I completed my bachelor’s degree in Architecture from Nottingham Trent University, UK. This is a very diverse and inclusive university with a vast global community of international students. I felt very welcomed from day one. A three-year undergraduate course was project-driven and designed to help us develop our creative design approach and style. It reflected modern architectural practice, with each project based on a real site. It presented many opportunities to work collaboratively and be brave with our ideas. We learned how to communicate through drawings, model-making and 3D visualisation. Finally, through explorations of design, human, professional and technical influences, the course equipped us with skills and a better understanding to tackle contemporary issues related to the built environment.
Which significant aspects of the global platform ‘zerobeyond – the new frontier!’ did you like the most, and why?
I was reading the series ‘World Architects on Climate Crisis’ with great interest. It is written with so much focus, dedication and an honest approach, outlining the often-disturbing reality that challenges our world today. While it can be overwhelming to comprehend the extent of the after-effects of climate change fully, ‘zerobeyond – the new frontier!’ presents the information straightforwardly and passionately, offering many practical and thought-provoking insights and inspiring you to strive for change.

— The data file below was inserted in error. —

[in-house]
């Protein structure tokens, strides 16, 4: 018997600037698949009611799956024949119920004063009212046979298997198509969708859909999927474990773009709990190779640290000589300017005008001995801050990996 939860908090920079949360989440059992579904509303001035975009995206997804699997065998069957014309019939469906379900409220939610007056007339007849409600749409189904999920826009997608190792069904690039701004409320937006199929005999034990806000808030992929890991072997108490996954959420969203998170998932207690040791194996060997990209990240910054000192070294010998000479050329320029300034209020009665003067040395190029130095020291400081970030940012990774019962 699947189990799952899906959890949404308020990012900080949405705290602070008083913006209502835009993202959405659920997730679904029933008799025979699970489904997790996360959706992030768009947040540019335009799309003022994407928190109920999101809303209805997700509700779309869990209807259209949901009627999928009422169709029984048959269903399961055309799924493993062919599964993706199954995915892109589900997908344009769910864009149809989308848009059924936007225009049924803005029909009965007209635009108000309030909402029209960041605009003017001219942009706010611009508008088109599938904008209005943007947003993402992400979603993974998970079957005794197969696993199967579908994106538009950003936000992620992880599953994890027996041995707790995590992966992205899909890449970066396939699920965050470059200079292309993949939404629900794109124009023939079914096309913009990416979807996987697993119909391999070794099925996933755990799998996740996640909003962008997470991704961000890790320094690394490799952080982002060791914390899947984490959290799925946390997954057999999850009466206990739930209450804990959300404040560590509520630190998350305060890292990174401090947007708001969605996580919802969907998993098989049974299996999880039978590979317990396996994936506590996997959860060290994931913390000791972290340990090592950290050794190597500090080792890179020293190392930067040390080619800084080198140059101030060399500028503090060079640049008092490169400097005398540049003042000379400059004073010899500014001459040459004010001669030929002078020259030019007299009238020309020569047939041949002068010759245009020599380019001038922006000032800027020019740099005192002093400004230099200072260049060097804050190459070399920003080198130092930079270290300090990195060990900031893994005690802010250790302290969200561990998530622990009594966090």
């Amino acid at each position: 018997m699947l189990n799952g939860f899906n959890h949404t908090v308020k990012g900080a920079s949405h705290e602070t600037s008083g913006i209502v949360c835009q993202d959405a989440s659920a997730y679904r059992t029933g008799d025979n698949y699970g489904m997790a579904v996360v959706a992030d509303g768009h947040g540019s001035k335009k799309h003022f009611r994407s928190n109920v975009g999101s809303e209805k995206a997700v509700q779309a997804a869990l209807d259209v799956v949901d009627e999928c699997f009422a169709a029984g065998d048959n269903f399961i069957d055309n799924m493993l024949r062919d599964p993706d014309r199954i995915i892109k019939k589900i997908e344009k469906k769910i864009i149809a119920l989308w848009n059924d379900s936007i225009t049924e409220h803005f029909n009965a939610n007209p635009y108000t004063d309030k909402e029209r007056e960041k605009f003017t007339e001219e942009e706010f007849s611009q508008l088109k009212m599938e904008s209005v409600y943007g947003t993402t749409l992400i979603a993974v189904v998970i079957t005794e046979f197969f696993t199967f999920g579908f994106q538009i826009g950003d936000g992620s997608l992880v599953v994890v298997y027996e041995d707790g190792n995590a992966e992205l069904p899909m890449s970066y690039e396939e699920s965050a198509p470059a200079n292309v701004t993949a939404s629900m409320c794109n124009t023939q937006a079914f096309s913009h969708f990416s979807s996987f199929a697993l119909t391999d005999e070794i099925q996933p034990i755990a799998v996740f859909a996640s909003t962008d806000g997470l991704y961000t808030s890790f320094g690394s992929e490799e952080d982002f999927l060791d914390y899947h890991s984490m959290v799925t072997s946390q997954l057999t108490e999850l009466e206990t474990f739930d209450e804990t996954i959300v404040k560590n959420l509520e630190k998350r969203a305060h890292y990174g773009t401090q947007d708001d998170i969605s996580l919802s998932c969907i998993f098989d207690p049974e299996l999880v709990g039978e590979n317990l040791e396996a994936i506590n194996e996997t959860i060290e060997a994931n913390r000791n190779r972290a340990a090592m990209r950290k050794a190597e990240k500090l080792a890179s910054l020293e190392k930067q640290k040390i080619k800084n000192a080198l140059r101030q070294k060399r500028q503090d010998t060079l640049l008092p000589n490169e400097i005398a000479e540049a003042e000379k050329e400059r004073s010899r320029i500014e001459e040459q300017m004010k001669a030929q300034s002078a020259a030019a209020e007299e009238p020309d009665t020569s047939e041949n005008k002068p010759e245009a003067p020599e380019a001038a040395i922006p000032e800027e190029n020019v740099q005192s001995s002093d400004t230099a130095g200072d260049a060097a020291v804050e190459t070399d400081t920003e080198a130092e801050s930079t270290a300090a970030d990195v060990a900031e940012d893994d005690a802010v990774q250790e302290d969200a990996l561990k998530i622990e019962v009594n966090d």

How would you differentiate Modern British Architecture from Ancient British Architecture?
British architecture is very rich and evolved greatly throughout history. I.M. Pei had stated, “they (buildings) are the reflection of society’’. Over the years, architecture in England has changed to mirror society’s values, aspirations and progress. Learning about the history from buildings is fascinating; from the Roman period to contemporary architecture, narratives that the buildings can tell us about the culture, economy or technology of their time differentiate architectural styles. The key is to learn to read those stories with an open mind.
Honours and awards related to architecture, if any.
I was awarded a 1st Class B. Arch Honors Degree in Architecture upon completing my undergraduate course. My final third-year design studio project was awarded ‘NTU Communication and Representation Award’ at the end-of-the-year student showcase. During my years at university, I have twice received an award in the summer sketchbook competition. More recently, one of my final year project visuals ‘Bird’s eye View’ was longlisted in the ‘Drawing of the Year 2021’ competition.
Image Courtesy: Emilija Augustaityte